For many, the concept of a persona likely conjures up images of false or created identities, often used in fictional stories to help super spies, evil villains or even dashing heroes foil their opponents. And while this concept is fascinating in this context, marketers know there are real-world applications for personas as well.
Known specifically as audience personas, this marketing tool can make your business more efficient, bring in more conversions and even help you make decisions for your business that extend far beyond just marketing. With all this considered, it's no wonder why 63 percent of marketers surveyed in a study by Curata noted that they create content with the use of buyer personas. But first, let's start off with the basics.
Audience Personas Help Marketing Strategy
Defined simply, audience personas are composite profiles of key segments of your customers. These constructed profiles are specifically designed to help marketers "speak" differently to individual demographics, with the goal of increasing sales by serving more relevant, highly targeted content — ads, images, blog posts — to targeted groups of people. This is extremely useful as different segments of your audience will likely be interested in your product for different reasons, and it's important to speak to them directly to increase the chance of conversion. As Forbes warned, you don't want to alienate your audience by misunderstanding them.
Let's use the example of a local pizza kitchen operating in an ocean-side suburb of Florida. Through extensive market research, the business owner may have found that there are three large demographics that patronize their business: young, working professionals who primarily use delivery services during the week; retirees who like to eat-in on the weekends; and tourists who enjoy having pizza delivered to their hotel rooms. Let's take a look at how creating personas for each of these demographics can help boost conversions in different ways:
- Young professional - Marketers can create the persona of a young person in their mid-20s who's just starting a job, works long hours and doesn't always have time to cook. From there, it's a good idea to put ads on Facebook served to users under the age of 29 who use the site between 5 p.m. and 10 p.m., and are likely to browse pages related to food delivery.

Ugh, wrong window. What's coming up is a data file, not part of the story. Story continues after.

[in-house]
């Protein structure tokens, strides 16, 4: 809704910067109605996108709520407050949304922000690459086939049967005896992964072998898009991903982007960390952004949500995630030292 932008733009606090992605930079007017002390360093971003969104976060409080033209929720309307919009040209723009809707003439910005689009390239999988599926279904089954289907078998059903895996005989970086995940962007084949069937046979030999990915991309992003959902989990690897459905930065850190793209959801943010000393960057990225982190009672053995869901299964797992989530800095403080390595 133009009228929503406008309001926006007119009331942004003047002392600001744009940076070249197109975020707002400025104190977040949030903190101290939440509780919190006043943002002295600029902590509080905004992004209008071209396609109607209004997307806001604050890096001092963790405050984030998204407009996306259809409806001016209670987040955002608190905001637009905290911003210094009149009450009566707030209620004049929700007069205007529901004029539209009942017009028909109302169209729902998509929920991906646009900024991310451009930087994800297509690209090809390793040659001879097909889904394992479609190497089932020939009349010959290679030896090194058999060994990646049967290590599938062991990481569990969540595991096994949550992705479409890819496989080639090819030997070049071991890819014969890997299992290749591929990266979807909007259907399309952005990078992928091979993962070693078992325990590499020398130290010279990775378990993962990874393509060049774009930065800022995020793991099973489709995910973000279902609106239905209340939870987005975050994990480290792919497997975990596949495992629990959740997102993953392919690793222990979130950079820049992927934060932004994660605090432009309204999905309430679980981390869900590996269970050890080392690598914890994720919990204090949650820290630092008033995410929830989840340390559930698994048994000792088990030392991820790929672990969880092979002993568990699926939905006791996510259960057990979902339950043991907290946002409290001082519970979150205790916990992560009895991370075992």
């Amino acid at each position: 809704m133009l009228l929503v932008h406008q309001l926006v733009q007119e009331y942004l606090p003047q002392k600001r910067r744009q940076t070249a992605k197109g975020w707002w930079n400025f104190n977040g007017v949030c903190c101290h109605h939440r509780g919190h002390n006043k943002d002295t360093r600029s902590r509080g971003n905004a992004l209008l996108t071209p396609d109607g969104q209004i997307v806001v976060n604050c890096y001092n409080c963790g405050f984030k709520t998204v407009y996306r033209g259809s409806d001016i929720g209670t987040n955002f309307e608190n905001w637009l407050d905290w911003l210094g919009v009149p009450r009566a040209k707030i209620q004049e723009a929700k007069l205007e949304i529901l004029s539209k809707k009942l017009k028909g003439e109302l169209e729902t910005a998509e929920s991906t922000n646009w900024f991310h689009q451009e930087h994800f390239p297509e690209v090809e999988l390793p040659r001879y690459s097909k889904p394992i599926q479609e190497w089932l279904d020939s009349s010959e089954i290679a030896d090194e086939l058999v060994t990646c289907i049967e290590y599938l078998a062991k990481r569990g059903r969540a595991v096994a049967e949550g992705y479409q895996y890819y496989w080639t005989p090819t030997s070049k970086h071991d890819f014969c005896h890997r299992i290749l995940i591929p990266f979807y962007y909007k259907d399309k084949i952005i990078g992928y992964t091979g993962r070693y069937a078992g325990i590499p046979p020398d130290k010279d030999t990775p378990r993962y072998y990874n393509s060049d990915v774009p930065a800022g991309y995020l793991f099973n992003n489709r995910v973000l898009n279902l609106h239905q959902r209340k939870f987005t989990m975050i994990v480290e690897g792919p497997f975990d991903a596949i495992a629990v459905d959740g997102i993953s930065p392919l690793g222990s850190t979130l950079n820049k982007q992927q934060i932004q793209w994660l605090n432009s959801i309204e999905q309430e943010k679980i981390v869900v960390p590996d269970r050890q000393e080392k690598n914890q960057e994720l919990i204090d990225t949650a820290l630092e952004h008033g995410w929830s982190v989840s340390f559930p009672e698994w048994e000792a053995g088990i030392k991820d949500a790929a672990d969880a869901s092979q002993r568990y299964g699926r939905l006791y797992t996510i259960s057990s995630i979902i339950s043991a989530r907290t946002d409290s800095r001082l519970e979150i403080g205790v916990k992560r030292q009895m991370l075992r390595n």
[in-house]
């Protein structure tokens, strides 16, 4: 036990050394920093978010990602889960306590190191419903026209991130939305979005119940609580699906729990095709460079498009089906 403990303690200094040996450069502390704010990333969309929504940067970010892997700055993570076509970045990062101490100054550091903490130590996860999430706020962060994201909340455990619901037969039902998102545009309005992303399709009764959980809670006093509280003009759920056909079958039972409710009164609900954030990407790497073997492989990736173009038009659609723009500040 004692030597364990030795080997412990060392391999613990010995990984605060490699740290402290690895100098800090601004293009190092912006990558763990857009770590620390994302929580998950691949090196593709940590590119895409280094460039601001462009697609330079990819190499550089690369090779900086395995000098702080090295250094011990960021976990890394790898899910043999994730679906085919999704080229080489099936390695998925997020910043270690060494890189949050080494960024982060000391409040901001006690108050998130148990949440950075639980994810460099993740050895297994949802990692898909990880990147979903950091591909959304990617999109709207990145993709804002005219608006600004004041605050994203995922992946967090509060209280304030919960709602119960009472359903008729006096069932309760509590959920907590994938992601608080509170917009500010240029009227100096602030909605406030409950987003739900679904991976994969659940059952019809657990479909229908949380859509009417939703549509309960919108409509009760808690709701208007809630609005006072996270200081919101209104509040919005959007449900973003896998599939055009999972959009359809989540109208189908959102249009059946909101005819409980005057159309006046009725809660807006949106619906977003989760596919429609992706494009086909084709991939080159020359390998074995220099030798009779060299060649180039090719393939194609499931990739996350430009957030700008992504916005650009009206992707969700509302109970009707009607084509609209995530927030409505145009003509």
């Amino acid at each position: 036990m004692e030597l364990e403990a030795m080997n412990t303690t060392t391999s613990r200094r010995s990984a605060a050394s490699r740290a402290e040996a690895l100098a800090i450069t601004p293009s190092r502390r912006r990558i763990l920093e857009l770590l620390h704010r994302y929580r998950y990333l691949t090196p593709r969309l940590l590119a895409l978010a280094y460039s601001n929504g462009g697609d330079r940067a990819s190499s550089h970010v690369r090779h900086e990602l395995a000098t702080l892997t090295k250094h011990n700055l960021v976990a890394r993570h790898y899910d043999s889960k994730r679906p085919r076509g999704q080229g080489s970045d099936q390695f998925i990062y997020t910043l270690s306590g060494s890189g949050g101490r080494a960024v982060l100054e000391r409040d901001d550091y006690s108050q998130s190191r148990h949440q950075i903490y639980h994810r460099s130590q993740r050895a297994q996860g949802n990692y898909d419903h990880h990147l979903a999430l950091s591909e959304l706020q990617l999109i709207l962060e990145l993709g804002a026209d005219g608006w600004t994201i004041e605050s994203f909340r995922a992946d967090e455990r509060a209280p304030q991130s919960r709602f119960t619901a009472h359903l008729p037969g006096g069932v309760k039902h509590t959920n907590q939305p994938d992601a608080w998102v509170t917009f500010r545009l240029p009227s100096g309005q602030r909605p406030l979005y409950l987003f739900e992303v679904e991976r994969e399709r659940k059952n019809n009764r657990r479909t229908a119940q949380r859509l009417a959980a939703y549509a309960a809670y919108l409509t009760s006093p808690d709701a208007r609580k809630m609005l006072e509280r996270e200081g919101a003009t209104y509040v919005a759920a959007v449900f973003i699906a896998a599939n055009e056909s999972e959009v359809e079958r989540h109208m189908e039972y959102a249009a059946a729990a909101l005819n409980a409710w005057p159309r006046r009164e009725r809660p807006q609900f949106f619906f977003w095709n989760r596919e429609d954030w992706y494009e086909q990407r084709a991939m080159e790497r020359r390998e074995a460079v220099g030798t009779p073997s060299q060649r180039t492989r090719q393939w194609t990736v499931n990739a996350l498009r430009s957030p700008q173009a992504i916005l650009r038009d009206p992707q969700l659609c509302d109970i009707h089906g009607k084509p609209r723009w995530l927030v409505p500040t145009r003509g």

- Retirees - This demographic might not be as active on Facebook during late hours or be as interested in pizza delivery. With this in mind, marketers can target individuals over the age of 55 who own a home. From there, they can create blog posts and email newsletters about specialty pizzas added to the menu and deliver ads on local media sites with special weekends-only or senior discount deals for diners eating at the restaurant.
- Tourists - This group may span a range of ages, genders and online activity levels. However, it's possible to create a persona for this customer and use location information rather than demographic data. Creating a geofence around several local hotels and serving ads that emphasize special deals for hotel guests will help inform guests who aren't local about your business. This is important, as the average "tourist" persona you've created likely doesn't know much about the local area.
As you can see, using these personas to reach different demographics can have a tremendous effect on your marketing strategy and is a concrete way to encourage more conversions. But now that you've seen one example of how creating these personas can help one business, how can you put this technique to use for you?
Creating Your Persona
Though each business uses a unique combination of online, social and direct marketing, one of the most useful tools for determining who your customers are is Facebook's Audience Insights tool. By logging in to your Facebook Pages account, you can access data about customers who are connected to your page with broad information, such as gender and location, as well as more specific details like household income and online purchase behavior.
In addition to creating personas based on those linked to your page, you can use Facebook Audience Insights to look at overall trends for your competitors and Facebook users in a specific area. While Facebook is one of the best tools that marketers can use to quickly learn more about their audiences and create personas, Inc.com suggested marketers look to tools such as Google Analytics and social networks like Twitter and Pinterest as well to get the most well-rounded picture of their customer base.
Of course, all this data will take time to synthesize into concrete personas, and some trial and error will be required for even the most experienced marketer. However, once these personas are created, there are ways they can go far beyond just marketing campaigns.
Using Audience Personas Beyond Your Marketing Strategy
In addition to creating ads and content for your website, you can use personas to determine your physical location's opening hours, what kind of prices you should set, when to offer sales and even when and how to expand your business. Personas can inform many of your business decisions beyond just marketing, and once you take a deep dive and really get to know your customers, you might be surprised how this new knowledge will inform other parts of your business.
Audience personas aren't easy to create. They take, time, capital and plenty of effort to create and use effectively. However, with a keen marketing professional gathering, compiling and analyzing data for the specific purpose of making usable personas, business owners can rest easy knowing that this proven marketing tactic will be used not only to get more customers to convert but to make their marketing investments work harder for them.